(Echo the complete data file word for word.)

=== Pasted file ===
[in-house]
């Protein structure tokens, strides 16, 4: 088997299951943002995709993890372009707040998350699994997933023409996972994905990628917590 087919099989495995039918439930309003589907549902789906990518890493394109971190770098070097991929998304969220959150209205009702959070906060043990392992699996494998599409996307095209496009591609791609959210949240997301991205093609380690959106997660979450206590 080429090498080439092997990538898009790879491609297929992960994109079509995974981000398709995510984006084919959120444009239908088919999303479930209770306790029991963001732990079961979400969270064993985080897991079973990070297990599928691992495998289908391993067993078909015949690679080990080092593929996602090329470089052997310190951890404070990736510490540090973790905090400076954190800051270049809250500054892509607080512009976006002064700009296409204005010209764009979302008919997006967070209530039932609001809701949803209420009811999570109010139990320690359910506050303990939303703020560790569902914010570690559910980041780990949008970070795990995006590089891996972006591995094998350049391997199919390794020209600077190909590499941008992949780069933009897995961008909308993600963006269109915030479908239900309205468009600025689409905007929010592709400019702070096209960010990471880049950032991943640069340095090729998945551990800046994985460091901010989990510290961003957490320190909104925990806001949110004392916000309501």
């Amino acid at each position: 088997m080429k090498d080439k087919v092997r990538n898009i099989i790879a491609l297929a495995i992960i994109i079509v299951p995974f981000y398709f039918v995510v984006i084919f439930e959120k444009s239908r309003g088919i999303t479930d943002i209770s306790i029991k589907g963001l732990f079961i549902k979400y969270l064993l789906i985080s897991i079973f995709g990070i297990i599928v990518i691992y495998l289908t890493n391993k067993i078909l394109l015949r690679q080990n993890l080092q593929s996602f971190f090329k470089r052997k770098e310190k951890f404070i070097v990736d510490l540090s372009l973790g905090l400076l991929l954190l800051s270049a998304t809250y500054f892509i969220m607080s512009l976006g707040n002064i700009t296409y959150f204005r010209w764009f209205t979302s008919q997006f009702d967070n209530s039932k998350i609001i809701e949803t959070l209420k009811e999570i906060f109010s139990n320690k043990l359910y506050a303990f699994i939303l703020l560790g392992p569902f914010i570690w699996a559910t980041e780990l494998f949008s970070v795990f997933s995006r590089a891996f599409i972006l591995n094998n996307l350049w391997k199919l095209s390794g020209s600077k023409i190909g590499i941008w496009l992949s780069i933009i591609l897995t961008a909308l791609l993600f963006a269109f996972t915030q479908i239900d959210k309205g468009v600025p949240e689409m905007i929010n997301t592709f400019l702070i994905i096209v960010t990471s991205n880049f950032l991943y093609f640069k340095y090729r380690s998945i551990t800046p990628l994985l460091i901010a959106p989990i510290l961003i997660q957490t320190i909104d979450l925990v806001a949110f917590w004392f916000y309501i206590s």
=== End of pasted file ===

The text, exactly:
[in-house]
């Protein structure tokens, strides 16, 4: 088997299951943002995709993890372009707040998350699994997933023409996972994905990628917590 087919099989495995039918439930309003589907549902789906990518890493394109971190770098070097991929998304969220959150209205009702959070906060043990392992699996494998599409996307095209496009591609791609959210949240997301991205093609380690959106997660979450206590 080429090498080439092997990538898009790879491609297929992960994109079509995974981000398709995510984006084919959120444009239908088919999303479930209770306790029991963001732990079961979400969270064993985080897991079973990070297990599928691992495998289908391993067993078909015949690679080990080092593929996602090329470089052997310190951890404070990736510490540090973790905090400076954190800051270049809250500054892509607080512009976006002064700009296409204005010209764009979302008919997006967070209530039932609001809701949803209420009811999570109010139990320690359910506050303990939303703020560790569902914010570690559910980041780990949008970070795990995006590089891996972006591995094998350049391997199919390794020209600077190909590499941008992949780069933009897995961008909308993600963006269109915030479908239900309205468009600025689409905007929010592709400019702070096209960010990471880049950032991943640069340095090729998945551990800046994985460091901010989990510290961003957490320190909104925990806001949110004392916000309501």
């Amino acid at each position: 088997m080429k090498d080439k087919v092997r990538n898009i099989i790879a491609l297929a495995i992960i994109i079509v299951p995974f981000y398709f039918v995510v984006i084919f439930e959120k444009s239908r309003g088919i999303t479930d943002i209770s306790i029991k589907g963001l732990f079961i549902k979400y969270l064993l789906i985080s897991i079973f995709g990070i297990i599928v990518i691992y495998l289908t890493n391993k067993i078909l394109l015949r690679q080990n993890l080092q593929s996602f971190f090329k470089r052997k770098e310190k951890f404070i070097v990736d510490l540090s372009l973790g905090l400076l991929l954190l800051s270049a998304t809250y500054f892509i969220m607080s512009l976006g707040n002064i700009t296409y959150f204005r010209w764009f209205t979302s008919q997006f009702d967070n209530s039932k998350i609001i809701e949803t959070l209420k009811e999570i906060f109010s139990n320690k043990l359910y506050a303990f699994i939303l703020l560790g392992p569902f914010i570690w699996a559910t980041e780990l494998f949008s970070v795990f997933s995006r590089a891996f599409i972006l591995n094998n996307l350049w391997k199919l095209s390794g020209s600077k023409i190909g590499i941008w496009l992949s780069i933009i591609l897995t961008a909308l791609l993600f963006a269109f996972t915030q479908i239900d959210k309205g468009v600025p949240e689409m905007i929010n997301t592709f400019l702070i994905i096209v960010t990471s991205n880049f950032l991943y093609f640069k340095y090729r380690s998945i551990t800046p990628l994985l460091i901010a959106p989990i510290l961003i997660q957490t320190i909104d979450l925990v806001a949110f917590w004392f916000y309501i206590s």